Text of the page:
China to Allow Foreign Firms to Issue Shares as Part of Drive to Open up Capital Markets
In a bid to open up China’s capital market and encourage the reform of the RMB convertibility, the People’s Bank of China is considering allowing foreign-invested companies to issue shares on the mainland at an unspecified time in the future. Beijing will head the scheme with reforms allowing individuals to directly invest in capital markets. The scheme will allow qualified foreign firms to issue depositary receipts, a mechanism implemented to issue shares on the local stock exchange, similar to American depositary receipts, which have been used by Chinese firms to do the same thing in the U.S.
Foreign Multinational Sportswear Brands Threaten China’s Domestic Brands
Large multinational sportswear brands are fiercely expanding their business efforts in China, causing many smaller domestic sportswear brands to lose a share of the China market. Leading foreign firms are starting to increase their rate of expansion into second and third tier cities in order to broaden their customer base, while poor brand recognition and lack of product variety have will contribute to the decline of domestic players. For example, almost half of Adidas’ new stores opened in the last five years in China were based in lower tier cities, with half of its gross revenue originating there. The industry has been expanding rapidly, with an estimated RMB 300 billion revenue in 2020. Faster growth has been recorded in lower tier cities, mainly due to increased disposable income and a shift towards healthier lifestyles. Both Adidas and Nike recorded around 30 percent growth in the early months of 2016.
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China Aims to Halve Meat Consumption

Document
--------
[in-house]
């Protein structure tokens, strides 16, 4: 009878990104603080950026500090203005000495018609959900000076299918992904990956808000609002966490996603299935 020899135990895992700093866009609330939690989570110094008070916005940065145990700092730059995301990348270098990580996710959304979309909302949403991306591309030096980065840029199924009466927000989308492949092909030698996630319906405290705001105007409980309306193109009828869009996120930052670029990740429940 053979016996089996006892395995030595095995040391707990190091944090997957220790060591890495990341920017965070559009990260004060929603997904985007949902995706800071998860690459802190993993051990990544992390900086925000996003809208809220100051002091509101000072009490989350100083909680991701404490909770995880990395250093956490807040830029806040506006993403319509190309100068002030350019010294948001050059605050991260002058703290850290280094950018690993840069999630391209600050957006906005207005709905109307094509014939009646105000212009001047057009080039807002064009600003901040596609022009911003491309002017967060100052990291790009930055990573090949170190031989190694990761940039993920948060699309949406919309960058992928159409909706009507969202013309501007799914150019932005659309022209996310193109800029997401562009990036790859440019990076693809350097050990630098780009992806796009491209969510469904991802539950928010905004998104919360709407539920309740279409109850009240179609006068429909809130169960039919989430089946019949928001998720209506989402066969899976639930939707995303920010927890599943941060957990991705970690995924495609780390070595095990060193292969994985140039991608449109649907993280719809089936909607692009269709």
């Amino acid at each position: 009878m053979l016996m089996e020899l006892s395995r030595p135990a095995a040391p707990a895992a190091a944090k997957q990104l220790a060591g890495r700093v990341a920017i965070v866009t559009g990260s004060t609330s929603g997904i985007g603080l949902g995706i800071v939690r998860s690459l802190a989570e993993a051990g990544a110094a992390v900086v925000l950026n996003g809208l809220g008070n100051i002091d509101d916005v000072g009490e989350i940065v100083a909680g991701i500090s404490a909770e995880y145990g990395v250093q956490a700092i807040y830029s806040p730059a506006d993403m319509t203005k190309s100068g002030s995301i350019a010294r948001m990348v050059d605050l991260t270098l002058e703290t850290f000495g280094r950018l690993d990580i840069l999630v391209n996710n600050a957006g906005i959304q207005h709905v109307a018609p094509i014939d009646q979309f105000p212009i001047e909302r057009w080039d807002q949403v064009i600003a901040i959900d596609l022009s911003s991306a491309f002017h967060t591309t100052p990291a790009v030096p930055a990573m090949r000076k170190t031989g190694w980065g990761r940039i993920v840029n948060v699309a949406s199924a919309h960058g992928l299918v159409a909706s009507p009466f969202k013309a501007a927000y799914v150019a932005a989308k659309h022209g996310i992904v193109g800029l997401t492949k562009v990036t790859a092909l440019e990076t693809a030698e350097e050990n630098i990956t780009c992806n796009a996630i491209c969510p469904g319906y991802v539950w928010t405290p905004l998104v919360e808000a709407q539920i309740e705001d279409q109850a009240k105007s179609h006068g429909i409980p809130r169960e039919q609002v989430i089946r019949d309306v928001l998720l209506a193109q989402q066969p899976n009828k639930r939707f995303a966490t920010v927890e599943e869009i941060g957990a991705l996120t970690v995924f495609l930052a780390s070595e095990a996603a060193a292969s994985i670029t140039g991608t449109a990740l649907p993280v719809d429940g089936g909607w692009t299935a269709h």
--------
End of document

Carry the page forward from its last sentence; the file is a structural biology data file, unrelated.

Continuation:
China, which consumes around 30 percent of the world’s meat, including half of its pork, has issued guidelines to cut meat consumption by a half, even though average per capita meat consumption is half that of the average American or Australian. The Chinese health ministry has published new dietary guidelines which recommend eating around 40-75 grams of meat a day, with an aim to lower the risk of bowel cancer and reduce the country’s greenhouse gas emissions. If the population follow these guidelines, China could potentially cut its emissions by 1 billion tons by 2030. Thirty years ago, the average Chinese consumer ate 13kg of meat annually, compared to 63kg a year today. This figure is expected to rise by a further 30kg by 2030 if the guidelines are ignored.
China to Cut Steel and Coal Capacity Drastically This Year
China’s state planner announced plans to cut steel production capacity by 45 million tons, which will displace 180,000 workers; and lower coal output capacity by 280 million tons, which will relocate 700,000 workers in the sector within three to five years. The government will do so by allocating RMB 100 billion to local authorities and state owned firms to aid cuts and layoffs (which are estimated to total to 1.8 million workers overall) of staff over the next couple of years. Around 20 percent of the allocation will also be used to reward high achievers.
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